Review: The Improper Governess by Carola Dunn (1998)

Posted May 16, 2024 by Mary Kingswood in Review / 0 Comments

A lovely old-fashioned Regency with all that entails. Yes, it has some weaknesses, like an implausible premise, a hero with a penchant for mistresses and a romance that comes to the boil only in the last paragraph, but I thoroughly enjoyed it nevertheless.

Here’s the premise: Lord Ashe is in the market for a new mistress after setting his last ladybird loose, and there’s an opera singer who’s a bit different – she do nicely. But supper with the lady makes him realise that she’s more different than he had guessed – not only young and innocent, but also caring for two younger brothers. He decides not to press her, giving her the remains of the supper for the boys and taking her home, where the boys turn out to be surprisingly well brought up. Lord Ashe is intrigued and concerned by some of the information Lissa and the boys let slip, so when his widowed sister has trouble keeping a governess for her sickly son, Ashe proposes Lissa for the job. She’s suspicious that he’s just using that as an excuse to seduce her, but when another potential seducer circles close to her, she reluctantly accepts the offer.

From here on, there aren’t too many surprises. Lissa turns out to be an excellent governess, her two brothers make good playmates for Ashe’s nephew, Colin, and Ashe behaves impeccably. It’s an odd thing, but rakes in Regencies always do behave impeccably once the story gets under way, although Ashe does at least have believable moments of still hankering after Lissa. Colin turns out to have what sounds like asthma, but a bolt for the country and Ashe’s own estate restores him to health, and the three boys enjoy a healthy outdoorsy existence.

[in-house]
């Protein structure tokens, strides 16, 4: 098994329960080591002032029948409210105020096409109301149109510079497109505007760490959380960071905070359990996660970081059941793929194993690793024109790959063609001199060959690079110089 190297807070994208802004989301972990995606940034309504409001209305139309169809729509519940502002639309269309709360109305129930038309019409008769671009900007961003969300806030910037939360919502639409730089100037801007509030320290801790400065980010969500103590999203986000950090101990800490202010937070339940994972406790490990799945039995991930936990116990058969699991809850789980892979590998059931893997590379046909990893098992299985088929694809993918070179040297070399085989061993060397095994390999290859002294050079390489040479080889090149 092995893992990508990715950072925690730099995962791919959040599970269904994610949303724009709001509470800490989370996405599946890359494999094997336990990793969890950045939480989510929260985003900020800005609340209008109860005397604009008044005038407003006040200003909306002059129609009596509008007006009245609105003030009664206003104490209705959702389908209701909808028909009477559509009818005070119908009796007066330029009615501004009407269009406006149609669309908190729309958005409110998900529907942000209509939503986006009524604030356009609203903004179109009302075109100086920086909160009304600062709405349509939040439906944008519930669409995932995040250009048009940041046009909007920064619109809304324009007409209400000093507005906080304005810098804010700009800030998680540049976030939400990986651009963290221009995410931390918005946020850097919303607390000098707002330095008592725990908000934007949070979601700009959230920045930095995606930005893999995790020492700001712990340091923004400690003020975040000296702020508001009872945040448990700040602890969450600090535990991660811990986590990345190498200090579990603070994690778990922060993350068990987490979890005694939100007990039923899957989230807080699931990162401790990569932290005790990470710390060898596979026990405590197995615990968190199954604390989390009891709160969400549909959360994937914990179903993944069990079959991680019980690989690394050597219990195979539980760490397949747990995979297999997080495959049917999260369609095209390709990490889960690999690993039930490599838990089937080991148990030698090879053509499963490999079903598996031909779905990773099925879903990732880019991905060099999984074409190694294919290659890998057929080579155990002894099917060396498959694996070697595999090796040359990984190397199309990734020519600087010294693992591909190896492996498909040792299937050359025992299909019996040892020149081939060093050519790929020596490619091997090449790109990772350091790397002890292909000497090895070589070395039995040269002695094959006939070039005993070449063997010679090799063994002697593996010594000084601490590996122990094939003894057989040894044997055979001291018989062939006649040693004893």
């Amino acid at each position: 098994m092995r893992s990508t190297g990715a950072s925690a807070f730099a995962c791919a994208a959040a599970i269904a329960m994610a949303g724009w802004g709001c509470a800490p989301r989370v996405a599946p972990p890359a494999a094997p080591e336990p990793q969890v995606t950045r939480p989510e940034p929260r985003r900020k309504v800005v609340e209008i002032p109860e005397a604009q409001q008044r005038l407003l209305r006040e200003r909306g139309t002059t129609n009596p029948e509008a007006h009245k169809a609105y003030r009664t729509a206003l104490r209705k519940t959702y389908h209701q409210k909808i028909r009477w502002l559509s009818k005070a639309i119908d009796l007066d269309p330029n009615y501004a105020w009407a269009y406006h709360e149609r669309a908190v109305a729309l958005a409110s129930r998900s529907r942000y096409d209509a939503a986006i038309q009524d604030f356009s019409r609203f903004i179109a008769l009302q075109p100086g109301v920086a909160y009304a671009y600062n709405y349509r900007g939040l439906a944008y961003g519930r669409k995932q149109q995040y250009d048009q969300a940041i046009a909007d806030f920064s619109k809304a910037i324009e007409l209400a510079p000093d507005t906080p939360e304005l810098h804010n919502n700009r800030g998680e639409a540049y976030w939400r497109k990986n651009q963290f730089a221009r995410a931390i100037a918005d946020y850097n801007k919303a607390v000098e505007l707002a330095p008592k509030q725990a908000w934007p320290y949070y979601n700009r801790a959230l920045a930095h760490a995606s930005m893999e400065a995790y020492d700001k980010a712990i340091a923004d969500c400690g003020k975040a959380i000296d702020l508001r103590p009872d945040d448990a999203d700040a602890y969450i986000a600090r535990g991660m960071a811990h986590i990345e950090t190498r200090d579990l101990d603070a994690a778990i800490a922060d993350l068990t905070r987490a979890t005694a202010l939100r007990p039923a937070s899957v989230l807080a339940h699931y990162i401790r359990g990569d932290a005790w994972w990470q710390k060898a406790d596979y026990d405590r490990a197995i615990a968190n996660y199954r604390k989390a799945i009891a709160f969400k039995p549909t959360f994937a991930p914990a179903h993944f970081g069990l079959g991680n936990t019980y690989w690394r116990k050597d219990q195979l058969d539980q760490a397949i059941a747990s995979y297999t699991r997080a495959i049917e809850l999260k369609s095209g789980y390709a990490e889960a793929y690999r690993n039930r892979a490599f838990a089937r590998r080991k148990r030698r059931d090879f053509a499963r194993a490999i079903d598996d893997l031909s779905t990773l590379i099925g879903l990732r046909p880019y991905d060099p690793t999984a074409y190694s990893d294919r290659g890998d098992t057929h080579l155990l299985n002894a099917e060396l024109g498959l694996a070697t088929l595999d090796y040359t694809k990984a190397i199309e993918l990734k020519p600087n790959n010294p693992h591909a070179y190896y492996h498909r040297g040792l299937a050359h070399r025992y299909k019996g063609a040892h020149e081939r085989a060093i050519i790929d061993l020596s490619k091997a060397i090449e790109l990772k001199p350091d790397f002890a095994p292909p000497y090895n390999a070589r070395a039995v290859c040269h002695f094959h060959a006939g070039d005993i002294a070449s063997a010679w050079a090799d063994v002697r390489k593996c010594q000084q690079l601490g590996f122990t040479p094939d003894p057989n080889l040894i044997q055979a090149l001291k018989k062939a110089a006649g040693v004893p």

There’s bound to be a fly in the ointment, however, and here it’s Colin’s mother, a clothes-obsessed social butterfly and her noble suitor, who let the cat out of the bag regarding Lissa’s former occupation as an opera singer (regarded as no better than a prostitute). All sorts of ructions ensue, but in the midst of the mayhem, Ashe, having long resisted looking into Lissa’s mysterious past, now sets out to discover who precisely she is. More ructions ensue, and really, he should have known better. He knew perfectly well that they were escaping from a violent home, so it would have been much better to leave well alone. Or, since he was very much in love by this point, he could have gone to Lissa and said: ‘I want to marry you, but to keep you and the boys safe, I need to know just who you are.’

But of course everything comes right in the end, without very much effort, in fact, and Ashe finally says and does the right thing. This isn’t a perfect book by any means, but then what is? But it’s very well written, with a realistically evoked Regency era and no Americanisms or anachronisms that I noticed at all, and I enjoyed it so much that I can’t give it less than five stars.


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